Nader won't go away soon, and even when he does, there will always be another Nader. Democrats have expended resources keeping him from being a spoiler this year; I'd rather not see those resources lost in the future.
Hopefully, Democratic legislatures, especially those in states where Nader made the ballot, like Maine, will keep this effort in mind next session and adopt voting systems - like Approval - where even if Nader makes the ballot, he won't be a spoiler.
Of course, you'd think that given 2000, they'd have done that at some point in the last four years.
One of George Bush's strongest selling points is his supposed values. He touts them at every opportunity. So if Kerry brought the Swift Vet lies upon himself by mere mention of his Vietnam service, George Bush certainly brought this upon himself by claiming to be moral. How moral is it to have your wealthy, powerful father keep protect you from the draft while sending thousands of others overseas? How moral is it to support the Vietnam war, yet happily evade the draft that would send him there - thereby sending another young man without Bush's connections to fight and possibly die in his place? It's not moral at all.
If I were the Kerry campaign, that's how I'd frame this issue for the media.
Depending on the ad, this could be very good or very bad.
If the ad attempts to answer the criticisms of the Swift Vets for Bush, then it will simply lend credence to the criticism by repeating the charges. That would be a problem.
But if the ad is simple, like, "You've heard the lies about John Kerry's service to his country. You've heard John McCain and other honest public officials denounce them. So why haven't you heard George Bush do the same?" then it's fine. Call them what they are, point to others who share the view, and single George Bush out for criticism. That could be effective in shifting the debate from Kerry's actions to Bush's actions.
From my admittedly distant, half-interested view. He's been on the attack from day one, and that turns me off. I remember an attack against Castor for her ties to Emily's List, and a few others, too; he simply seems mean.
Georgia allows anyone who is not serving a sentence for a crime to vote. According to this, that disenfranchises 11% of black men in Georgia. It's too high, but twenty states are higher (only six are in the South). That said, I've read that it's widely believed that ex-felons can't vote in Georgia, which discourages registration.
SurveyUSA shows Tenenbaum winning only 70% of black voters, and DeMint winning 15%, with 15% other or undecided. I very much doubt DeMint will pull 15% of the black vote in South Carolina.
It also shows Tenenbaum running behind Kerry in general - which simply doesn't make much sense. She's behind him among those earning less than $40,000, she's behind him among pro-choice voters, etc. None of this adds up. There's simply something fishy about that poll.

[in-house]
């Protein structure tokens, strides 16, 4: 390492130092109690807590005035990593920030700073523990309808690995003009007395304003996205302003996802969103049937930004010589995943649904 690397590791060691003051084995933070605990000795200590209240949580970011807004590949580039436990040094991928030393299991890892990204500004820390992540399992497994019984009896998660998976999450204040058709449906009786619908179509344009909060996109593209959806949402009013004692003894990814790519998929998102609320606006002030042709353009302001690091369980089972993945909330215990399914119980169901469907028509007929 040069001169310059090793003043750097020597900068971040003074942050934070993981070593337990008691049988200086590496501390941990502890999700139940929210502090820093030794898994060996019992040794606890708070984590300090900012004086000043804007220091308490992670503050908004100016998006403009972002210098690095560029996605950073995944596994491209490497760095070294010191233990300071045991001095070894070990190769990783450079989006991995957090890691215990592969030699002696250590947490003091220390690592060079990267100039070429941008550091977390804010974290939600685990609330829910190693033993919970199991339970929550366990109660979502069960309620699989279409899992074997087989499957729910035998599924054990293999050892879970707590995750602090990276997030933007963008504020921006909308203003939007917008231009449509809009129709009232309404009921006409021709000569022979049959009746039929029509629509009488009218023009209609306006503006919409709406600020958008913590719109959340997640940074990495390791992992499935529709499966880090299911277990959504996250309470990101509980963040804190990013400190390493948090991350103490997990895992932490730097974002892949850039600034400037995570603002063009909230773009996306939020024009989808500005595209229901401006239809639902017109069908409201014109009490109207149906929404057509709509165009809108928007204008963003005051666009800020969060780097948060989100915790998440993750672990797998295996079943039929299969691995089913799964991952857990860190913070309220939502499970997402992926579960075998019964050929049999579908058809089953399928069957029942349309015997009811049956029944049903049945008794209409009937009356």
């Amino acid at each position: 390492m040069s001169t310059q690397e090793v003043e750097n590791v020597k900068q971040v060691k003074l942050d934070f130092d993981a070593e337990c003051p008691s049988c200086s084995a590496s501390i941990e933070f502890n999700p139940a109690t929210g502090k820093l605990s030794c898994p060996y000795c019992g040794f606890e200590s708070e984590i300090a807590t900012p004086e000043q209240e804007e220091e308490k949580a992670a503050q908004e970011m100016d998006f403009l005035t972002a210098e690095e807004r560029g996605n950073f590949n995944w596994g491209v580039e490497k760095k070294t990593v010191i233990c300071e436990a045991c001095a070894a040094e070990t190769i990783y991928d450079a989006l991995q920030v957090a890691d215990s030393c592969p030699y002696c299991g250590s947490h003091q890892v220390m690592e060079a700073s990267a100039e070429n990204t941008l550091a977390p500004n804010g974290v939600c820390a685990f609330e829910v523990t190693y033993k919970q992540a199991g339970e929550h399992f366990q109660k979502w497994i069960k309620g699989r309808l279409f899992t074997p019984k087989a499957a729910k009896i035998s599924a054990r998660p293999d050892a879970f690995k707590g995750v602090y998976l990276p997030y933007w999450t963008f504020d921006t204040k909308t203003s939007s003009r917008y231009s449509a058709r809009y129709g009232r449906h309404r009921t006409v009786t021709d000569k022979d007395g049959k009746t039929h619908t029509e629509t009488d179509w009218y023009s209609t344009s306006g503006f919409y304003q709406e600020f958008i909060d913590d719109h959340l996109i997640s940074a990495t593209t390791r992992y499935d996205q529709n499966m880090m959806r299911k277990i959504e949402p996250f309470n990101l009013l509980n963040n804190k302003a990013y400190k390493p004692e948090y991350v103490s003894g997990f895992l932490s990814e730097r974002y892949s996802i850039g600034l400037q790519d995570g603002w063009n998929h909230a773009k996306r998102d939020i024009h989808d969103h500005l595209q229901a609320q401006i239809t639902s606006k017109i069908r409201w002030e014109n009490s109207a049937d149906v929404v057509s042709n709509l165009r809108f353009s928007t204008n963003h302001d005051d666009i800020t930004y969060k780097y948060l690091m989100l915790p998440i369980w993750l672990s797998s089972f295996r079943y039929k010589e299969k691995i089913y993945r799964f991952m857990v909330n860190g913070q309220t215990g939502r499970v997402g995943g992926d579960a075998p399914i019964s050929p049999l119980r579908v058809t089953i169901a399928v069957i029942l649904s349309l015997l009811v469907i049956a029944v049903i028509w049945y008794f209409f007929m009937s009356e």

They do send delegates to the convention, but they don't send electors to the electoral college. At least when candidates campaign in Iowa and New Hampshire, they're winning the attention (and possibly the votes) of potential general election voters, too.
Any system the Democrats adopt should really take into consideration the fact that the selection of the Democratic nominee is not an end in itself, but a means to electing a Democrat nationwide. Given that, they should hack the system so that the contests generated press in states where the ultimate nominee would later have to campaign.
This system is nice and mathetmatical and clean, but I don't think it takes the practical considerations of winning a national election into account.
I'm no expert, but I suspect the Amar Plan is constitutional. Bush v. Gore helpfully noted that a state's voters have no right to vote for president, after all. If they have no right to choose who wins their electors, why not allow other states' voters influence how they award their delegates?
As far as the Voting Rights Act goes - I'd love to see South Carolina Republicans argue that the rights of black voters are abridged if the state's votes don't go to a Republican presidential candidate. It'd be even more fun than seeing Georgia Republicans argue that the recent Democratic remap disenfranchised black voters.
I share your preference for approval/acceptability voting, BTW. But wouldn't the approval votes for the candidate simply count toward its national total?
It could still lead to a popular vote winner becoming an electoral vote winner, and it would still allow small states a disproportionte influence in the result.
The Amar Plan is a better solution. It would simply award a state's electors to the winner of the popular vote. If enough states did this, it would ensure that the popular vote winner was also the winner of the electoral college. Further, it would effectively give voice to voters in other states; they might not be able to swing their state, but their vote, in addition to those elsewhere, would be able to swing the Amar states - and the nation - to victory.
However, much the same could be said for Texas, Florida, Ohio, Georgia, North Carolina, and almost every state from the Mississippi to the Rockies on the GOP side.
That presumes that those states would adopt this plan. Texas, Florida, and Ohio certainly wouldn't; they lean Republican, and their Republican legislators wouldn't give up those more-likely-than-not Bush votes. Georgia, North Carolina, and Mississippi might be better targets, being controlled by Democratic legislators, but it's simply too much of a risk.
More likely than not, this plan will be adopted by well-intentioned blue states, not red ones, and by splitting their votes, they'll ensure that Republican presidents are elected for the forseeable future, no matter what the popular vote is.